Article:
What the fuck gives them the right to extort the City for $100,000 a year for one of its parks, or risk it being privatized?  Homeless hate laws take on many forms, and this is surely one of them. The DDA has spent hundreds of thousands of dollars the last few years making sure Riverwalk and Huzienga are well-guarded against unsavory homeless people. They've also made a spectacular effort to revitalize and gentrify the area, a noble effort if at any point there was any provisions made for the indigent people who already live in the area.

Will the City support this effort? In the past they have not acted particularly happy with the DDA's demands for help with their budget problems. But we're now closing in on the last year of Mayor Seiler's tenure, and how many times have we seen this City Commission get a proposal forwarded to them by the City Attorney, and supported by downtown's 1%, that they did not like?

Tuesday, July 26, 2016

Stranahan Society Pt 2 - A New Shelter? And More

Following up on our recap on the first meeting of the CoC's ad hoc committee to address Stranahan Park issues...

Board Member Frank Pontillo talked at length about San Diego's ePATH program, which provides a full service shelter and sharing program. The real question is, is anyone else really serious about this? The City of Fort Lauderdale has staved off a new shelter program in downtown for 20+ years. Properties such as "The Tree," which is already a gathering place for homeless people, has languished for decades and is perfectly positioned. The Federal Courthouse is supposedly being knocked down and replaced. There are a number of interesting possibilities, but will anyone actually allow it to exist? It seems very unlikely.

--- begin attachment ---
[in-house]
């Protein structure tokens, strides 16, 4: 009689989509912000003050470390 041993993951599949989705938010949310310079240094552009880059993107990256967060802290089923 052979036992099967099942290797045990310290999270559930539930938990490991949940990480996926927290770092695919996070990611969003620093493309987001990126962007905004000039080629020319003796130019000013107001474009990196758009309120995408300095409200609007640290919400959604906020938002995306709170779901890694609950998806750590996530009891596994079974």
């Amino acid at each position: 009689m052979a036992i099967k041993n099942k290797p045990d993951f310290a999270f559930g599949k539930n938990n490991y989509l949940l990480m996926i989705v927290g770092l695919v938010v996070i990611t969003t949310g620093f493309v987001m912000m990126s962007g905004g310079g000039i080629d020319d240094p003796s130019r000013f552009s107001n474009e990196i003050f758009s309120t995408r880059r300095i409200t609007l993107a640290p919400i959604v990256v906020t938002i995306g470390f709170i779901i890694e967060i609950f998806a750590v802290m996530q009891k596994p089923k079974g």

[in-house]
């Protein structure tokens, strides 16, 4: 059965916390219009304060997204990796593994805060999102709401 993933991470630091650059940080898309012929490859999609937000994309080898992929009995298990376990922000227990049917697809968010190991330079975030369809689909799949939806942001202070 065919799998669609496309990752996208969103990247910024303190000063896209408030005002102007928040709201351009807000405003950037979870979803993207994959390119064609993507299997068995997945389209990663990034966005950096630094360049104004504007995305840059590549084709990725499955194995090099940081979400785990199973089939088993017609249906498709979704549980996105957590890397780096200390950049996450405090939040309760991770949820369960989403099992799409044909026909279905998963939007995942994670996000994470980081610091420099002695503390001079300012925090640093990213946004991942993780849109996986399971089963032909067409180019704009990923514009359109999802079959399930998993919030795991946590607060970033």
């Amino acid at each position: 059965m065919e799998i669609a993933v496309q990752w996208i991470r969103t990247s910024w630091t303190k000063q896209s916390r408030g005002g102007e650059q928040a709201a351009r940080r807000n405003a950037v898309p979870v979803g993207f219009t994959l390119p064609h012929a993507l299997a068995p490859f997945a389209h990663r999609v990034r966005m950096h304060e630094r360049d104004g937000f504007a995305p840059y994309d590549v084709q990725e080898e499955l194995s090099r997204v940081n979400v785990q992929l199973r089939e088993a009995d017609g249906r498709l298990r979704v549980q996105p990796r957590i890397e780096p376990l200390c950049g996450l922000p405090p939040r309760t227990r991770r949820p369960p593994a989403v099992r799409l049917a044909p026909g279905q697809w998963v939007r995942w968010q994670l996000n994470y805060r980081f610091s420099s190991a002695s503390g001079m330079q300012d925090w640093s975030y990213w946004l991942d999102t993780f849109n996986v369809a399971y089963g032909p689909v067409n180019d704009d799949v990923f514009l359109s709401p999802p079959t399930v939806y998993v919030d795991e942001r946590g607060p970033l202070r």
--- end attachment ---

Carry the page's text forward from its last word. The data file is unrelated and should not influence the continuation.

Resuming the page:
Another thing that happened Friday was discussion over the "Broward Local Coalition." Mason Jackson of Career Source suggested that the business community should lead it. The business community, of course, wasn't there, but if you flip over the Downtown Development Authority's meeting notes you will see that they do seem interested in the issues - encouraging the sweeps of homeless people's property and discouraging downtown businesses from letting their employees share food with the homeless. Few would be against the reformation of the Local Coalition, which fell apart in 2009 or so, but leaving it in the hands of the same people who created the Homeless Hate Laws of Fort Lauderdale is abominable. We'll be keeping a close watch on that one, particularly considering how closely the DDA seems to be connected to the storage ban enforcements of the last few months.